Grupo Peñaflor: 2020 may be turning point for Argentine wine

Grupo Peñaflor believes that 2020, which has seen one of Argentina’s earliest harvests coupled with a global pandemic, could be a turning point for Argentine wine as sales and exports rise.

The wine group, which owns brands including Trapiche and El Esteco, has said 2020 had been “surreal”. Celebrating el dia del vino argentino (Argentine wine day) on 24 November, the company highlighted its confidence in the future of the country’s wine industry, citing the latest industry figures.

Figures from the National Institute of Viticulture show that from January to October this year, exports Argentina wine exports rose 35.7% to 337.5 million litres, 88.8 million litres more than was exported in 2019. The main contributor was the rise in bulk wine shipments, which rose by a whopping 90.5%.

In 2019 wine exports rose by 7.3%, reaching a six-year high. However, despite this rise in volume, value exports of Argentine wine last year declined for the third year in a row, with the average price per litre reaching US$2.81 after five years above the $3 threshold.

Grupo Peñaflor pointed to several hurdles that the country faced, including high tariffs on exports to the EU, China, Korea, Japan and Mexico, as well as a recession, which has impacted overseas promotion. It claims Argentina still has “enormous untapped potential” for exporting as it is “the least internationalised wine-producing country in the southern hemisphere.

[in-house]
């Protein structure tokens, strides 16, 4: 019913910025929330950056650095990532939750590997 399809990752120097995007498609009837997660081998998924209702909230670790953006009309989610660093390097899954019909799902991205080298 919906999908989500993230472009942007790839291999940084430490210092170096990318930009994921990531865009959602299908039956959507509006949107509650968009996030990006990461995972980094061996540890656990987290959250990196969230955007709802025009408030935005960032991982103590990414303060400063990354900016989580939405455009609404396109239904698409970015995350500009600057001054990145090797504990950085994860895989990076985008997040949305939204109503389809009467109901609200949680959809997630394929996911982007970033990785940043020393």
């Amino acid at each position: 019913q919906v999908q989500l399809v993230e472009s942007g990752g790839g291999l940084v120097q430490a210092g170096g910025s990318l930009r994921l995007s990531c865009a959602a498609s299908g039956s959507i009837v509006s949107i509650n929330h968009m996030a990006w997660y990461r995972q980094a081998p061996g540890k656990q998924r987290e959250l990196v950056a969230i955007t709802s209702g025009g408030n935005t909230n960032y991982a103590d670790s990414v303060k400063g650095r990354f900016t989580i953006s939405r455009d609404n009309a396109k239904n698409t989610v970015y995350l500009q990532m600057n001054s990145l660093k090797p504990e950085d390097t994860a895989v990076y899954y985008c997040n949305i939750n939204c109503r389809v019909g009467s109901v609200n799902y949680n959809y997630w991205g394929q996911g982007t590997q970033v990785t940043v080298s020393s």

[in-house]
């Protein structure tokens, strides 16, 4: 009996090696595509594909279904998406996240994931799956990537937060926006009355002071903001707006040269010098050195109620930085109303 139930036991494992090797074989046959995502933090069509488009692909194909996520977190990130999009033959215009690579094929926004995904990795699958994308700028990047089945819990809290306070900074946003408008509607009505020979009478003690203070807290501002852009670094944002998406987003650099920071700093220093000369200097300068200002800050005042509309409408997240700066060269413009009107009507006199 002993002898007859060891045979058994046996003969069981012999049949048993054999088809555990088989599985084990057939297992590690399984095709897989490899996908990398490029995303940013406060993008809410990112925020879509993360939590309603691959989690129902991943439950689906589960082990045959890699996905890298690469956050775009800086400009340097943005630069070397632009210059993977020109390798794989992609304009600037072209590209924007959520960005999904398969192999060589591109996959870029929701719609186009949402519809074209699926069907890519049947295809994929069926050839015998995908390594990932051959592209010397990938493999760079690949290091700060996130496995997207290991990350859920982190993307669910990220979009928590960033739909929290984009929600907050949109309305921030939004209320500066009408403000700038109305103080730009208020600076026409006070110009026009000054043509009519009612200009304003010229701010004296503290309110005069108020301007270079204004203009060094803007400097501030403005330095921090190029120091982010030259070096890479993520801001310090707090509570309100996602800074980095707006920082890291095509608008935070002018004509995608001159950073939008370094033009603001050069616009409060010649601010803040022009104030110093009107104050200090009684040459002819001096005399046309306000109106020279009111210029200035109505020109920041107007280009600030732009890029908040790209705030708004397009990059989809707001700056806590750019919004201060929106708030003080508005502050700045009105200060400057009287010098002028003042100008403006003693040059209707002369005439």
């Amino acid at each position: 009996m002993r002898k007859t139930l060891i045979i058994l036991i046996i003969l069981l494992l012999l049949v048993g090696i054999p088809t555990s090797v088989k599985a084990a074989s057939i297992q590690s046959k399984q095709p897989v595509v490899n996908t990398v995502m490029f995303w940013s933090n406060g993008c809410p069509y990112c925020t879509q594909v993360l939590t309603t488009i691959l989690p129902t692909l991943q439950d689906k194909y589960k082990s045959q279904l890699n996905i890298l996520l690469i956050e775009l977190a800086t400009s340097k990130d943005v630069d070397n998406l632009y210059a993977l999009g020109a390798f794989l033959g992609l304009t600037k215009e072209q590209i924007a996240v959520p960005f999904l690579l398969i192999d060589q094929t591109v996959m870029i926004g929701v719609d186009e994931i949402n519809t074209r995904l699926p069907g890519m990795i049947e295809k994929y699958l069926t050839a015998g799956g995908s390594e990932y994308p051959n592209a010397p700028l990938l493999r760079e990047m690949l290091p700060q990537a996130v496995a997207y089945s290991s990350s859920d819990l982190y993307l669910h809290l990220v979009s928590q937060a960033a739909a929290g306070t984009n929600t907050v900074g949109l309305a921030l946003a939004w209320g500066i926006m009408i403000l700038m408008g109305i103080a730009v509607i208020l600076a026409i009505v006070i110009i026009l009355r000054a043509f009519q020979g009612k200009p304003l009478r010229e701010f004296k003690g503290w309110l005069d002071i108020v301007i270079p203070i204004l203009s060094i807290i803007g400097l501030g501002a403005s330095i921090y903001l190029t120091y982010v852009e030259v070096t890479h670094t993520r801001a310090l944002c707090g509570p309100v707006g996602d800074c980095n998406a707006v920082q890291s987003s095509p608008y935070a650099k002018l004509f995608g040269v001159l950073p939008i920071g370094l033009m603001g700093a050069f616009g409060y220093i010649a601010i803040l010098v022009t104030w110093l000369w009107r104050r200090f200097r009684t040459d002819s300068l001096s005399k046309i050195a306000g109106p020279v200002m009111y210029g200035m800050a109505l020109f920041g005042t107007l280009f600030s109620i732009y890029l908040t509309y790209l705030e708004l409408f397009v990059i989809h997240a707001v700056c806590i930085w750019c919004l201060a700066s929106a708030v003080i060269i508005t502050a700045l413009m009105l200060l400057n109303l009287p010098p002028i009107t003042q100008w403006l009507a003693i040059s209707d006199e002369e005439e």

Argentina exports an average of 20% of its total wine production, in contrast to Australia, New Zealand and Chile that export 60%, 70% and 90% respectively. Malbec alone accounts of 70% of the wine Argentina sends overseas.

Pablo Ghiorzi, export director at Trapiche, said: “Malbecquization is a concept that we hear more frequently within our industry. Although Malbec still has a lot of potential in different terroirs and styles within our own country, we must conquer world markets with other varieties of wine more common for wine consumers. Today Argentina is producing the best Cabernets, Pinots and Chardonnays of all time.”

Grupo Peñaflor gives the example of Opi Sadler, who runs La Mascota winery, who has had “huge success” exporting Cabernet Sauvignon to the US. Winemakers are also pushing the boundaries and making wine from Pinot Noir, Chardonnay and other white varieties in Patagonia, while in the north white grape Torrontés and red grapes such as Cabernet Franc excel in the provinces of Salta and Catamarca.

Alejandro Pepa, chief winemaker of El Esteco, which is based in Cafayate, said: “Last year, the main destinations for Argentine Torrontés exports were the United States, the United Kingdom, Brazil, Canada, Russia, Sweden, Denmark and Japan. As in its origin in the Cuyo vineyards, the Torrontés is also making a place in the preference of consumers as it grew 15% in shipments between 2010 and 2019.”

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